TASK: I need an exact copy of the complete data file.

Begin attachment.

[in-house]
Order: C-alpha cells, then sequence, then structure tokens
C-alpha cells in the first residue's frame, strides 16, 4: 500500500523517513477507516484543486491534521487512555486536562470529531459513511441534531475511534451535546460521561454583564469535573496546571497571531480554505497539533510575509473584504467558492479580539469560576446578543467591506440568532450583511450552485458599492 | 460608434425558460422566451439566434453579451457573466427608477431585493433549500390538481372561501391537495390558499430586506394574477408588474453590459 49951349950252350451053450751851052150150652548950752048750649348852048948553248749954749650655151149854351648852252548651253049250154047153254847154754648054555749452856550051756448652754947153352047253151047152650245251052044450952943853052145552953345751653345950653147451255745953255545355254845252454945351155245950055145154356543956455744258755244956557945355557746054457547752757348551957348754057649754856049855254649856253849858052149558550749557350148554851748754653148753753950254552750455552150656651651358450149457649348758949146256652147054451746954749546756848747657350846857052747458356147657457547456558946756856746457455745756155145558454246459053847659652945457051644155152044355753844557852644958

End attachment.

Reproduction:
[in-house]
Order: C-alpha cells, then sequence, then structure tokens
C-alpha cells in the first residue's frame, strides 16, 4: 500500500523517513477507516484543486491534521487512555486536562470529531459513511441534531475511534451535546460521561454583564469535573496546571497571531480554505497539533510575509473584504467558492479580539469560576446578543467591506440568532450583511450552485458599492 | 460608434425558460422566451439566434453579451457573466427608477431585493433549500390538481372561501391537495390558499430586506394574477408588474453590459 49951349950252350451053450751851052150150652548950752048750649348852048948553248749954749650655151149854351648852252548651253049250154047153254847154754648054555749452856550051756448652754947153352047253151047152650245251052044450952943853052145552953345751653345950653147451255745953255545355254845252454945351155245950055145154356543956455744258755244956557945355557746054457547752757348551957348754057649754856049855254649856253849858052149558550749557350148554851748754653148753753950254552750455552150656651651358450149457649348758949146256652147054451746954749546756848747657350846857052747458356147657457547456558946756856746457455745756155145558454246459053847659652945457051644155152044355753844557852644958